States heaped criticism on the Obama administration’s proposed climate rules Wednesday, saying its power plant regulations would harm their economies and damage electricity reliability.
Sen. Jim Inhofe, R-Okla., chairman of the Senate Environment and Public Works Committee, parsed therules as tearing at the fabric of “federalism” and harming state sovereignty by applying new regulations that would impose significant changes for energy resources, “damaging” the reliable flow of electricity to consumers and driving up costs.
To the shock of the committee’s ranking Democrat, ardent EPA defender Sen. Barbara Boxer, nearly all the states testifying agreed in some way with Inhofe. The only exception was her home state’s air board chief.
The chairwoman of the Wisconsin Public Service Commission, Ellen Nowak, particularly “stunned” Boxer.
“Wisconsin is a manufacturing-heavy state, with industrial customers representing over one-third of energy sales, and more than 60 percent of our state’s power generation comes from coal,” Nowak said in her prepared remarks.
“If the problems in the ‘Clean Power Plan’ are not remedied, the work Wisconsin has done to restore our manufacturing sector will be threatened.”
And “[a]s a regulator, I also remain concerned about the reliability of the grid, considering the dramatic, fast shift in energy production required by this proposal.”
Tom Easterly, a commissioner with Indiana’s environmental regulator, raised similar concerns about the closure of coal plants hurting reliability. And Todd Parfitt, Wyoming’s director of environmental quality, raised criticisms about the power plant rule’s structure.
States are important to the success of EPA’s Clean Power Plan because, as opposed to other power plant rules, it is up to the states to comply as opposed to an individual power plant owner. States are given individually-tailored carbon reduction targets they must begin achieving in 2020, according to the EPA proposal. The proposal is scheduled to be finalized this summer.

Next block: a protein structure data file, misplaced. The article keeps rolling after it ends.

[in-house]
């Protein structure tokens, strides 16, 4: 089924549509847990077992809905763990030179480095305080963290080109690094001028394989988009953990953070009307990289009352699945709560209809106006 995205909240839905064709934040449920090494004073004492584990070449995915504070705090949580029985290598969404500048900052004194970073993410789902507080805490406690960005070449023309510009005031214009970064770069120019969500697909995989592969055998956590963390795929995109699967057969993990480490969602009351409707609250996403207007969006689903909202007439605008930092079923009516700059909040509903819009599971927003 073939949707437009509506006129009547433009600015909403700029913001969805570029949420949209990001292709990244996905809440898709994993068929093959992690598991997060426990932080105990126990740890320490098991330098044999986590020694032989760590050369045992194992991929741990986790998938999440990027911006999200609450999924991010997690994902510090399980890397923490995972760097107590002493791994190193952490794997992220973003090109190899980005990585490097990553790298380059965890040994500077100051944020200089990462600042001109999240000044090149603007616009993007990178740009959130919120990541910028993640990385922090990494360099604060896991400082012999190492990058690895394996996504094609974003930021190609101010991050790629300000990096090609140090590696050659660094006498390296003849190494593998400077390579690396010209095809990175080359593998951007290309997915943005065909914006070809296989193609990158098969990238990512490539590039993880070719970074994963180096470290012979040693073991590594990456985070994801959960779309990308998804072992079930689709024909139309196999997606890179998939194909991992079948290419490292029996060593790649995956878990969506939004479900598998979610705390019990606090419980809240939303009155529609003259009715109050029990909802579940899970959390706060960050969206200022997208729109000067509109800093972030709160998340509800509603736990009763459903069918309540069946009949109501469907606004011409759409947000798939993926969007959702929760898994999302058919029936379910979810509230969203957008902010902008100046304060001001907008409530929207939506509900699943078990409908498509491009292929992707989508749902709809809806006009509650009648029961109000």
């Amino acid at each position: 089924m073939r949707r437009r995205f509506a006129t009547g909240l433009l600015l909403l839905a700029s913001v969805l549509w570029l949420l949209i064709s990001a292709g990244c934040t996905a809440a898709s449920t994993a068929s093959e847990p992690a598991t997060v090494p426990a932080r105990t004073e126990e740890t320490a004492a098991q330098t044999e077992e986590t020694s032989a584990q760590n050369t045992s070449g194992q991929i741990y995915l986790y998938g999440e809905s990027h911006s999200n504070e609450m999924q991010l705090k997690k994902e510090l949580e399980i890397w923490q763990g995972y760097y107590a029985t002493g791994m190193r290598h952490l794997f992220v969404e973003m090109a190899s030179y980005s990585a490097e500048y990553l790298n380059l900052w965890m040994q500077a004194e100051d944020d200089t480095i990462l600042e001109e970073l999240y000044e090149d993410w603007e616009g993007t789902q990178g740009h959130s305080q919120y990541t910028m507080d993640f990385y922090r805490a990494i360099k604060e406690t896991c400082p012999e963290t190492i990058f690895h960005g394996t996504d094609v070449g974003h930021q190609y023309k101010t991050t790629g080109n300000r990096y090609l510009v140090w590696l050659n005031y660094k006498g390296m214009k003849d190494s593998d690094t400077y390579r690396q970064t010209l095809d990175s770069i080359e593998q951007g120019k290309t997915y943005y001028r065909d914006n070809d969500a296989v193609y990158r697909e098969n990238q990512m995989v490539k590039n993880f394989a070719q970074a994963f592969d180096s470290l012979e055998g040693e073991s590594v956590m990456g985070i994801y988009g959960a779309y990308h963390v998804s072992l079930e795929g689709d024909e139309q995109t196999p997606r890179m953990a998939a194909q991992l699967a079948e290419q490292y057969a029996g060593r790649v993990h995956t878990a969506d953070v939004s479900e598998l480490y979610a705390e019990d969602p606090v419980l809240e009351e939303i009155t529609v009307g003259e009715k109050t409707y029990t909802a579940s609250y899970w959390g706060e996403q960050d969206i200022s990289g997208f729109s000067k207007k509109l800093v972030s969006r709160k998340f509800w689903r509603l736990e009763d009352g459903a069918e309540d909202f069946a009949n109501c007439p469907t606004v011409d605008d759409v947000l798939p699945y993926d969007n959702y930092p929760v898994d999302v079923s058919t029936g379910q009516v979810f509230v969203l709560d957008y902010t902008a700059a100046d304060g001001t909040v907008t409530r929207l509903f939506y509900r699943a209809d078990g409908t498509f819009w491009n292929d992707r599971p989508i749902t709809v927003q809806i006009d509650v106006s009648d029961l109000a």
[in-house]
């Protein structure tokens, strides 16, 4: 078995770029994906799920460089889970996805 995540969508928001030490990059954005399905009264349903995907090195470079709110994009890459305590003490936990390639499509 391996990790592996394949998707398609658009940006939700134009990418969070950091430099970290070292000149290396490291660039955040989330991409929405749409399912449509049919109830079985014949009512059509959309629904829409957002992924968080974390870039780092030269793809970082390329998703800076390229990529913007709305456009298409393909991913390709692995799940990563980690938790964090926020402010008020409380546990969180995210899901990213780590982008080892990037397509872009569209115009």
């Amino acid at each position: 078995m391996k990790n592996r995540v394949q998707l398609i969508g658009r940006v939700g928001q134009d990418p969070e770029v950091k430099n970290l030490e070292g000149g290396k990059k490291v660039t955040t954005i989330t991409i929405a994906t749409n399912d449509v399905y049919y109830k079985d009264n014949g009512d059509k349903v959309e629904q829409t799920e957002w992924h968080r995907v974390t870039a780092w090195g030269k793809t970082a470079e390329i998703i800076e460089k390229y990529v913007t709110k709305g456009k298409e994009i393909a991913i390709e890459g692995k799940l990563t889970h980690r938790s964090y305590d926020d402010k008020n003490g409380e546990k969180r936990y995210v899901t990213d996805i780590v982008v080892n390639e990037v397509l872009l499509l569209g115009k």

Boxer said she was “stunned” by the statements that deplored the climate regulations.
She turned immediately to Mary Nichols, the head of her state’s environmental regulatory agency, in an attempt to play down concerns about the climate change rules driving out industry.
“What bothers me is some of the states’ attitudes of gloom and doom when we have states that are doing this, [and] prospering far more than your state[s],” Boxer said.
It “stuns me,” but “it’s OK, I respect your view,” she added. She then asked Nichols to answer Inhofe’s and the states’ concerns that the rules would increase carbon pollution because companies would be “so upset” they would leave and then spread their emissions to another country or state.
“Have we found companies running away from California?” she asked. “The last I checked, Silicon Valley was booming, we have increasing manufacturing. Am I wrong on the point?”
Nichols responded, “You’re not wrong, Senator Boxer. We have experienced growth across the board,” but particularly in the clean energy sector in which California leads the nation.
Meanwhile, almost across the street from the Dirksen Senate office building, the Federal Energy Regulatory Commission was receiving a similar earful from state regulators at the third of fourth technical conferences it is holding on the power plant rules.
Commissioner Kelly Speakes-Backman, with Maryland’s utility commission, used the meeting to tout the success of the northeast’s regional cap-and-trade program.
The Regional Greenhouse Gas Initiative is made up of several states from the mid-Atlantic to the northern most part of New England.
Speakes-Backman, who also serves as the initiative’s chairman, explained the benefits of the carbon reduction collective in meeting the goals of EPA’s power plant rules.
“The carbon intensity of the RGGI states’ power sectors…has decreased at twice the rate of the rest of the country,” she said, adding that maintaining reliability and meeting environmental rules are not incompatible goals.
“Maryland recognizes that reliability is of utmost importance to the success of any power sector initiative, including RGGI and the Clean Power Plan,” she said. “In both cases, a properly designed plan allows grid reliability and pollution reduction programs to be fully compatible.”
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- On March 13, 2015